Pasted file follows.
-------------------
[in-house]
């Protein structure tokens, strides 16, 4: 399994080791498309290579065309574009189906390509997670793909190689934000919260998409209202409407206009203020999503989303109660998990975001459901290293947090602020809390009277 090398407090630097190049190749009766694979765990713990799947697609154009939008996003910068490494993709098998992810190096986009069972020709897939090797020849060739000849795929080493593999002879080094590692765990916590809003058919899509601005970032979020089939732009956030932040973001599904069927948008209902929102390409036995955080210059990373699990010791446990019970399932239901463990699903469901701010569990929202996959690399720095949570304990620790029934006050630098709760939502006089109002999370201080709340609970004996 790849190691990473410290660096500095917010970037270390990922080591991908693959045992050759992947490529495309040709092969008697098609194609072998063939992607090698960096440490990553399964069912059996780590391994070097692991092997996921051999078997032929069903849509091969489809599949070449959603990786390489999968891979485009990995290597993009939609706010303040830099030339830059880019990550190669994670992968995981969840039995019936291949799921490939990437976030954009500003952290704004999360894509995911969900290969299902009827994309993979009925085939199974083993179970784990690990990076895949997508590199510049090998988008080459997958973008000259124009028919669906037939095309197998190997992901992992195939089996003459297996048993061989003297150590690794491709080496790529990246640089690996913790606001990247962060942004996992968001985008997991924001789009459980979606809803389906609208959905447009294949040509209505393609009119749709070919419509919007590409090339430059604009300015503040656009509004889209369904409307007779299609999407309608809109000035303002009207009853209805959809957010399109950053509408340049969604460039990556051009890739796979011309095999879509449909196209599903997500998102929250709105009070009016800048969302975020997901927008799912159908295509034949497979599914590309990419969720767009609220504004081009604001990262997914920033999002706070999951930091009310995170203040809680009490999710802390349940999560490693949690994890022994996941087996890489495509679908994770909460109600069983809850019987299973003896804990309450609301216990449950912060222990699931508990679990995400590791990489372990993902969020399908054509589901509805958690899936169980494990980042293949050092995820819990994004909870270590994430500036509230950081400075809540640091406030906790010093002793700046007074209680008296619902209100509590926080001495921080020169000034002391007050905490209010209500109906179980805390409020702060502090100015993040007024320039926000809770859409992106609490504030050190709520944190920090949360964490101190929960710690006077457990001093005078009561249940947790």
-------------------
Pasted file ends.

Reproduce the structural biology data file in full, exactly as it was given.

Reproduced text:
[in-house]
């Protein structure tokens, strides 16, 4: 399994080791498309290579065309574009189906390509997670793909190689934000919260998409209202409407206009203020999503989303109660998990975001459901290293947090602020809390009277 090398407090630097190049190749009766694979765990713990799947697609154009939008996003910068490494993709098998992810190096986009069972020709897939090797020849060739000849795929080493593999002879080094590692765990916590809003058919899509601005970032979020089939732009956030932040973001599904069927948008209902929102390409036995955080210059990373699990010791446990019970399932239901463990699903469901701010569990929202996959690399720095949570304990620790029934006050630098709760939502006089109002999370201080709340609970004996 790849190691990473410290660096500095917010970037270390990922080591991908693959045992050759992947490529495309040709092969008697098609194609072998063939992607090698960096440490990553399964069912059996780590391994070097692991092997996921051999078997032929069903849509091969489809599949070449959603990786390489999968891979485009990995290597993009939609706010303040830099030339830059880019990550190669994670992968995981969840039995019936291949799921490939990437976030954009500003952290704004999360894509995911969900290969299902009827994309993979009925085939199974083993179970784990690990990076895949997508590199510049090998988008080459997958973008000259124009028919669906037939095309197998190997992901992992195939089996003459297996048993061989003297150590690794491709080496790529990246640089690996913790606001990247962060942004996992968001985008997991924001789009459980979606809803389906609208959905447009294949040509209505393609009119749709070919419509919007590409090339430059604009300015503040656009509004889209369904409307007779299609999407309608809109000035303002009207009853209805959809957010399109950053509408340049969604460039990556051009890739796979011309095999879509449909196209599903997500998102929250709105009070009016800048969302975020997901927008799912159908295509034949497979599914590309990419969720767009609220504004081009604001990262997914920033999002706070999951930091009310995170203040809680009490999710802390349940999560490693949690994890022994996941087996890489495509679908994770909460109600069983809850019987299973003896804990309450609301216990449950912060222990699931508990679990995400590791990489372990993902969020399908054509589901509805958690899936169980494990980042293949050092995820819990994004909870270590994430500036509230950081400075809540640091406030906790010093002793700046007074209680008296619902209100509590926080001495921080020169000034002391007050905490209010209500109906179980805390409020702060502090100015993040007024320039926000809770859409992106609490504030050190709520944190920090949360964490101190929960710690006077457990001093005078009561249940947790």